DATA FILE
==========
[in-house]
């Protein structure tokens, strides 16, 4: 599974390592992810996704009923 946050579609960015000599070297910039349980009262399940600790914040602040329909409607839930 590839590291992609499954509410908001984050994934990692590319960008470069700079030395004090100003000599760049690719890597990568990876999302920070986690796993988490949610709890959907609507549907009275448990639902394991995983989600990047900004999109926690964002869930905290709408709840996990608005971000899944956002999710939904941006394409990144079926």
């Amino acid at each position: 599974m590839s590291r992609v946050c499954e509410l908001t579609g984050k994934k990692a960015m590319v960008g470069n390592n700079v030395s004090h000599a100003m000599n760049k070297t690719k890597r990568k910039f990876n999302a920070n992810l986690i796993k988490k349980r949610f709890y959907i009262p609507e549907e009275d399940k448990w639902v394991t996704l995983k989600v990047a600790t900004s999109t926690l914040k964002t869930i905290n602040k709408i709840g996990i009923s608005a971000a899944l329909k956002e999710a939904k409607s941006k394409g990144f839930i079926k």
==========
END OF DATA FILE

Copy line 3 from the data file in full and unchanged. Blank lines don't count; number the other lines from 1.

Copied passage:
């Amino acid at each position: 599974m590839s590291r992609v946050c499954e509410l908001t579609g984050k994934k990692a960015m590319v960008g470069n390592n700079v030395s004090h000599a100003m000599n760049k070297t690719k890597r990568k910039f990876n999302a920070n992810l986690i796993k988490k349980r949610f709890y959907i009262p609507e549907e009275d399940k448990w639902v394991t996704l995983k989600v990047a600790t900004s999109t926690l914040k964002t869930i905290n602040k709408i709840g996990i009923s608005a971000a899944l329909k956002e999710a939904k409607s941006k394409g990144f839930i079926k």